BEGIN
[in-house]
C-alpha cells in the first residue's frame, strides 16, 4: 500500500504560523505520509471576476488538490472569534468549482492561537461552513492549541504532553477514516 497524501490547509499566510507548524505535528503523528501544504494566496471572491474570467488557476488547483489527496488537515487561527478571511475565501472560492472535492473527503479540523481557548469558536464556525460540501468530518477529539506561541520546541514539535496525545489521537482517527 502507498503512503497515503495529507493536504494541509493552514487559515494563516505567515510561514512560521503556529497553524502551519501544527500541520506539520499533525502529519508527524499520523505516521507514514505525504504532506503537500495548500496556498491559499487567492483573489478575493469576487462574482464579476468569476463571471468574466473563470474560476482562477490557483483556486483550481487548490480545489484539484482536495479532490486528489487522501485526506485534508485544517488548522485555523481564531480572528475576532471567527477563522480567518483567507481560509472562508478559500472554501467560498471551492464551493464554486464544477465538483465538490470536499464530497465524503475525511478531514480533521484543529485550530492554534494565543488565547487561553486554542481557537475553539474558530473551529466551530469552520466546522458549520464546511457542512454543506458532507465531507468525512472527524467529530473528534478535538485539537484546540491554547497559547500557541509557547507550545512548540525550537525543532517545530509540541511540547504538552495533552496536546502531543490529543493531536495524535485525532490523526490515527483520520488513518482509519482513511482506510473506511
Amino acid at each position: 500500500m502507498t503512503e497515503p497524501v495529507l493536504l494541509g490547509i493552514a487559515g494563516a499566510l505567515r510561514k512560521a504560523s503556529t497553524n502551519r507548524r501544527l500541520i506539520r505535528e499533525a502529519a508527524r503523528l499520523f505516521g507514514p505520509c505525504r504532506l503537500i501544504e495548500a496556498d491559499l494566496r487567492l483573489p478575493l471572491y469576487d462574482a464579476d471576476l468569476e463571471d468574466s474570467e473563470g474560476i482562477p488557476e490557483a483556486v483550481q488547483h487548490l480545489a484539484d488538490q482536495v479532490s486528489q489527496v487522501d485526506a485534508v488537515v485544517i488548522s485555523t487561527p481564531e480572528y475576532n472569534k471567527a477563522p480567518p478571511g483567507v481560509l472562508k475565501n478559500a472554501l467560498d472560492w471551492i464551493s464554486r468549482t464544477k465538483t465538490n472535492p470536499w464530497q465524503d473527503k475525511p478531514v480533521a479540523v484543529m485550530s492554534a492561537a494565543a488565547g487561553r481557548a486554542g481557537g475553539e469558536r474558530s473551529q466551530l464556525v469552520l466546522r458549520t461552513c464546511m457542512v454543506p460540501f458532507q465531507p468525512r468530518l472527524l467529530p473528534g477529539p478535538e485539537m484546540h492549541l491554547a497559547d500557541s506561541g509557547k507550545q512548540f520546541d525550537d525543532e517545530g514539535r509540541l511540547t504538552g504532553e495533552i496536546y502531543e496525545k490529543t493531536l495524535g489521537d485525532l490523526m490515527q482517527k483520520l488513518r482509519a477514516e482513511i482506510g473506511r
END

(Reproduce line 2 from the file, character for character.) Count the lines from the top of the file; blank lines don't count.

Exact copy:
C-alpha cells in the first residue's frame, strides 16, 4: 500500500504560523505520509471576476488538490472569534468549482492561537461552513492549541504532553477514516 497524501490547509499566510507548524505535528503523528501544504494566496471572491474570467488557476488547483489527496488537515487561527478571511475565501472560492472535492473527503479540523481557548469558536464556525460540501468530518477529539506561541520546541514539535496525545489521537482517527 502507498503512503497515503495529507493536504494541509493552514487559515494563516505567515510561514512560521503556529497553524502551519501544527500541520506539520499533525502529519508527524499520523505516521507514514505525504504532506503537500495548500496556498491559499487567492483573489478575493469576487462574482464579476468569476463571471468574466473563470474560476482562477490557483483556486483550481487548490480545489484539484482536495479532490486528489487522501485526506485534508485544517488548522485555523481564531480572528475576532471567527477563522480567518483567507481560509472562508478559500472554501467560498471551492464551493464554486464544477465538483465538490470536499464530497465524503475525511478531514480533521484543529485550530492554534494565543488565547487561553486554542481557537475553539474558530473551529466551530469552520466546522458549520464546511457542512454543506458532507465531507468525512472527524467529530473528534478535538485539537484546540491554547497559547500557541509557547507550545512548540525550537525543532517545530509540541511540547504538552495533552496536546502531543490529543493531536495524535485525532490523526490515527483520520488513518482509519482513511482506510473506511